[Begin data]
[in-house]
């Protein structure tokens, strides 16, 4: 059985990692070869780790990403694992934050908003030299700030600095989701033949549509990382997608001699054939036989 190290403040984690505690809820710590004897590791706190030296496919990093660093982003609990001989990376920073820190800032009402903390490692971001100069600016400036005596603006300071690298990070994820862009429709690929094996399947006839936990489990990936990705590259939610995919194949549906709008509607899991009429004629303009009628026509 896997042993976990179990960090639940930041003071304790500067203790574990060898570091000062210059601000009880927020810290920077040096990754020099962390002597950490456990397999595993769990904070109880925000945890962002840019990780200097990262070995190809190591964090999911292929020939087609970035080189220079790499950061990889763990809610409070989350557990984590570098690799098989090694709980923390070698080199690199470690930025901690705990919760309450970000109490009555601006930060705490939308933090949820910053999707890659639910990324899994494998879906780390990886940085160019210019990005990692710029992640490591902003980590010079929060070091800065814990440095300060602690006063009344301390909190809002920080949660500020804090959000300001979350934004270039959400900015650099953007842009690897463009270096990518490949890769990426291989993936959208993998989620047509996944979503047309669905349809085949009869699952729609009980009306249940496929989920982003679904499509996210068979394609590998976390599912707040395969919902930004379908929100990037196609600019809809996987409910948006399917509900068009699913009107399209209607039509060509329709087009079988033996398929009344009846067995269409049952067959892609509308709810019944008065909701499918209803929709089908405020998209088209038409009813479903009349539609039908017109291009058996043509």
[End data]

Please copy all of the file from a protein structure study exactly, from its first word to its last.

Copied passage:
[in-house]
């Protein structure tokens, strides 16, 4: 059985990692070869780790990403694992934050908003030299700030600095989701033949549509990382997608001699054939036989 190290403040984690505690809820710590004897590791706190030296496919990093660093982003609990001989990376920073820190800032009402903390490692971001100069600016400036005596603006300071690298990070994820862009429709690929094996399947006839936990489990990936990705590259939610995919194949549906709008509607899991009429004629303009009628026509 896997042993976990179990960090639940930041003071304790500067203790574990060898570091000062210059601000009880927020810290920077040096990754020099962390002597950490456990397999595993769990904070109880925000945890962002840019990780200097990262070995190809190591964090999911292929020939087609970035080189220079790499950061990889763990809610409070989350557990984590570098690799098989090694709980923390070698080199690199470690930025901690705990919760309450970000109490009555601006930060705490939308933090949820910053999707890659639910990324899994494998879906780390990886940085160019210019990005990692710029992640490591902003980590010079929060070091800065814990440095300060602690006063009344301390909190809002920080949660500020804090959000300001979350934004270039959400900015650099953007842009690897463009270096990518490949890769990426291989993936959208993998989620047509996944979503047309669905349809085949009869699952729609009980009306249940496929989920982003679904499509996210068979394609590998976390599912707040395969919902930004379908929100990037196609600019809809996987409910948006399917509900068009699913009107399209209607039509060509329709087009079988033996398929009344009846067995269409049952067959892609509308709810019944008065909701499918209803929709089908405020998209088209038409009813479903009349539609039908017109291009058996043509």